I’d like to say something about the latter concept first. Modern academics is a mixed bag. It’s filled with dedicated teachers, supporters of general education projects, individuals invested in civic enlightenment ideals as well as more than a few activists. The increase in disciplinary specialization since the end of the Second World War is a well-known trend. With the expansion in both the size and number of global universities, detailed work that’s beyond the reach of most members of the general public has become much of what modern academic life is about.1 Still, academics descend the stairs of the ivory tower frequently enough. I.e., regardless of demands that they often write primarily for those in their field, ← 12 | 13 → many in the humanities and social sciences – those I know anyway – would characterize their work as concerned with a higher purpose: amelioratory projects of one kind or another, or general attempts to do good.2 That means critical thought. It means investigations of how things “are.” It means breaking down cultural assumptions and getting audiences – us – to think about the socio-political issues by which we find ourselves confronted. Indeed, some even line themselves up with specific sets of causes or the work of one or the other political party. There is an active and in fact quite public element to contemporary academic life.3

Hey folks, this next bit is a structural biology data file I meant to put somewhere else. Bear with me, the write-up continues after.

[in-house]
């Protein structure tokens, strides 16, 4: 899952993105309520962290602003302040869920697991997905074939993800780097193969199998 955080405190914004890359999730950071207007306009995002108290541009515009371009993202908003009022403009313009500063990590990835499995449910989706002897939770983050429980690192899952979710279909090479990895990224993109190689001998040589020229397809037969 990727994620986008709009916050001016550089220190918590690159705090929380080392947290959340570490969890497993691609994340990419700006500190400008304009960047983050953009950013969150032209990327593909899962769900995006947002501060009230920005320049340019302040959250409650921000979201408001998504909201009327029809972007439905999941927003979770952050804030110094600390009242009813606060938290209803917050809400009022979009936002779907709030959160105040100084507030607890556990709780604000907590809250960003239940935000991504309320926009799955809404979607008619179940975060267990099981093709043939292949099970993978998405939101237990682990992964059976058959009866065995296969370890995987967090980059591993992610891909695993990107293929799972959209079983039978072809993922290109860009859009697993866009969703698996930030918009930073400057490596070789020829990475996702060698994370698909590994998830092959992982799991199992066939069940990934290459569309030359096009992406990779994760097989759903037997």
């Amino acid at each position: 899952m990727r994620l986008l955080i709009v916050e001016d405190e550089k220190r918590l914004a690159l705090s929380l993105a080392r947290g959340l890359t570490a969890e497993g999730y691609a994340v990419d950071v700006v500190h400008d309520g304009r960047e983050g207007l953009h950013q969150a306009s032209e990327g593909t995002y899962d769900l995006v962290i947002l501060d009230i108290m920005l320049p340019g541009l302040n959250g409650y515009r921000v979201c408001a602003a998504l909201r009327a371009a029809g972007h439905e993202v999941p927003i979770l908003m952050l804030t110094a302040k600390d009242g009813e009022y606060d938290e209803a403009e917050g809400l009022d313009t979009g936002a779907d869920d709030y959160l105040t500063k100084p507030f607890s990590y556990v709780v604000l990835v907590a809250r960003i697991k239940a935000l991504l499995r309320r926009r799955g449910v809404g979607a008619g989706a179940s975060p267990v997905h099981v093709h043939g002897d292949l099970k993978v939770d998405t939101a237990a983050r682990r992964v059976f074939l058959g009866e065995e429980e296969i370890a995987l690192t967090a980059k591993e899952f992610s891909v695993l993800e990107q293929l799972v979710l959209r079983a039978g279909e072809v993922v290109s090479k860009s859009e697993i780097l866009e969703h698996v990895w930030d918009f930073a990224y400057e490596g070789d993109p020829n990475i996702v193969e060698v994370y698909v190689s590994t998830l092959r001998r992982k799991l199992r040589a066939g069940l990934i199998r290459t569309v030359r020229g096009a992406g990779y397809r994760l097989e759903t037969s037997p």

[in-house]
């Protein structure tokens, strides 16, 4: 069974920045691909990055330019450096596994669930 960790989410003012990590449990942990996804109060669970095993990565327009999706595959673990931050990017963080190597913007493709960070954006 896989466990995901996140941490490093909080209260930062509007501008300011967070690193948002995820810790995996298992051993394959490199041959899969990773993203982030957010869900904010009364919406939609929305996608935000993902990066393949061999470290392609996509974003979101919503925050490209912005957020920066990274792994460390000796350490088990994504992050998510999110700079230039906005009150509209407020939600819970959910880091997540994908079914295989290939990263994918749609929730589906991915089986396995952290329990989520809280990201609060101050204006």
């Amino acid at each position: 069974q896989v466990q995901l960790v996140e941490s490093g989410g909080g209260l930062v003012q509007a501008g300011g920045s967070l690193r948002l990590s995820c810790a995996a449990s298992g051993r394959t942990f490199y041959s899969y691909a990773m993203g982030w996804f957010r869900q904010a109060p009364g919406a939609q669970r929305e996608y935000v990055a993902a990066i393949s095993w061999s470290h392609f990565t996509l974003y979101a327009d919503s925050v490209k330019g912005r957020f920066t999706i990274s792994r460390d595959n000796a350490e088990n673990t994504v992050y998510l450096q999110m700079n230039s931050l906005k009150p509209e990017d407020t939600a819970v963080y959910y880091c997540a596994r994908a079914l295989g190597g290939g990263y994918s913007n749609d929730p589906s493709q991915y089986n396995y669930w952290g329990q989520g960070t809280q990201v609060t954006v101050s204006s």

Still, the ivory tower can be high – how many from the general public in fact could read the works written by most in the contemporary liberal arts? – and the demand that academics carve out niches for themselves often means that while many university and college professors have opinions about the goings-on of their times, those opinions have to be expressed obliquely and with discomfort, sometimes great discomfort, about stepping outside the zones in which they are technically “expert.” One critic has discussed “myopia” – that whereas college faculty were once automatically figures with public roles, today’s professorial class is boxed into modes of expression so narrow that senses of the at-large intellectual have gone into retreat.4 “Myopia” feels harsh. Again, at least among those I know, more than a few keep an eye on the larger picture and have concerns about ranges of socio-political issues. Still, the nature of scholarship qua business is that it can from time to time be difficult to speak out of one’s values first and that it’s less than easy to find ways to bridge the kind of writing one finds, say, in feuilletons, with something also leading readers to the depth and maze of closer scholarly ← 13 | 14 → debate. Simply put, it’s not easy being a commentator and at-large essayist at the same time that one tries to be an academic technician too.5